Kanan Makiya is a professor of Middle East Studies at Brandeis University. He also directs the Iraq Research and Documentation Project at Harvard University; where he is attempting to make available for scholarly research some three million pages of official Iraqi government documents captured by the Kurds following the Gulf War in 1991.
The Baghdad-born Makiya is founding director of The Iraq Foundation, a Washington-based nonprofit organization that promotes public activities concerning democracy in Iraq. In October 1992, he acted as the convener of the Human Rights Committee of the Iraqi National Congress, a transitional parliament then based in northern Iraq.
Professor Makiya has collaborated on two films for television, the most recent of which exposed for the first time the 1988 campaign of mass murder in northern Iraq known as the Anfal. The film was shown in the United States under the title SADDAM'S KILLING FIELDS and received the Edward R. Murrow Award for Best Television Documentary on Foreign Affairs in 1992.
His books, published in English, Arabic, Kurdish, and French, include REPUBLIC OF FEAR (written under the pseudonym Samir al-Khalil) and CRUELTY AND SILENCE, which was awarded The Lionel Gelber Prize for the best book on international relations published in English in 1993. THE ROCK: A SEVENTH CENTURY TALE OF JERUSALEM has just been published by Pantheon Books in New York.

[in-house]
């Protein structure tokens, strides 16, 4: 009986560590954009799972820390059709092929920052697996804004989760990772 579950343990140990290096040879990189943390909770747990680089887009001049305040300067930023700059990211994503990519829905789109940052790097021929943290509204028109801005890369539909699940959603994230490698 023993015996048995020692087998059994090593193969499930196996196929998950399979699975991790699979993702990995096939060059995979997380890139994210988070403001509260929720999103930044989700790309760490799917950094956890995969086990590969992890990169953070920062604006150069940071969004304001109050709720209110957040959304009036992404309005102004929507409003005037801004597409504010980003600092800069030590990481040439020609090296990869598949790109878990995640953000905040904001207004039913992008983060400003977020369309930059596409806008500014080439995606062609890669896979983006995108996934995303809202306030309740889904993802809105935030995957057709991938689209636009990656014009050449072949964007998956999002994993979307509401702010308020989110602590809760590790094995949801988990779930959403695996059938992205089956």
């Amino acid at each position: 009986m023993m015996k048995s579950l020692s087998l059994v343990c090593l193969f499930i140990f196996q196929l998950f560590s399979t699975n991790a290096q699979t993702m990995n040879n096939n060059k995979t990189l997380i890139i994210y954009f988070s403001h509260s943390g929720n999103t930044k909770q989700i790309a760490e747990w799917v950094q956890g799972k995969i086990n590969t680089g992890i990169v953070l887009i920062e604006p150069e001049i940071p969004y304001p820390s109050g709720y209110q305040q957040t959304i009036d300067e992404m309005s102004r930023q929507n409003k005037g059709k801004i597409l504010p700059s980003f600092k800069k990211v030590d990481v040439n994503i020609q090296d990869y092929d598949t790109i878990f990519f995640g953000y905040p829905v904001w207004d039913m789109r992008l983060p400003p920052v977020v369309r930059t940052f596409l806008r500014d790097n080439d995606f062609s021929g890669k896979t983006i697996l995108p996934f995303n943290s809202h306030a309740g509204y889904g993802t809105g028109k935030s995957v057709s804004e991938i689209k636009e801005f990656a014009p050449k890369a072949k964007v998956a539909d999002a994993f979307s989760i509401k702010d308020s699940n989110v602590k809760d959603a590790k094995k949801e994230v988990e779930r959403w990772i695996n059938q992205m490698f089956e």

Professor Makiya has written for THE INDEPENDENT, THE NEW YORK TIMES, THE NEW YORK REVIEW OF BOOKS, THE TIMES LITERARY SUPPLEMENT, and THE TIMES OF LONDON.
Kanan Makiya participated in NOW's special roundtable event at the Aspen Institute in 2002. Read the panel discussions of "Islam vs. Islam" and "Justice and Jihad."
"Fighting Islam's Ku Klux Klan"
From the GUARDIAN UNLIMITED, Iraqi dissident Kanan Makiya concedes that Muslims have legitimate grievances against the U.S., but that it has spawned into a pathological and irrational ideology that is hijacking Islamic culture. To counter this diffusion of radical Islam, he argues Muslims must cease all affiliations with Al-Queda and see their members for the what they are: terrorists. "A question of faith"
A profile of Professor Makiya by THE OBSERVERS' Nick Cohen
from May 12, 2002. Cohen likens Makiya to famed Soviet dissident Alexander Solzhenitsyn, noting "by challenging religious orthodoxy, Kanan Makiya has offended Left and Right, Jew and Muslim."
Interview with Kanan Makiya, FRONTLINE
A post September 11 interview from FRONTLINE's series "Faith and Doubt at Ground Zero."
Interview with Kanan Makiya, NPR
In this interview with Robert Siegel on NPR's All Things Considered, November 19, 2002, Makiya discusses his hopes for a post-Hussein Iraqi government.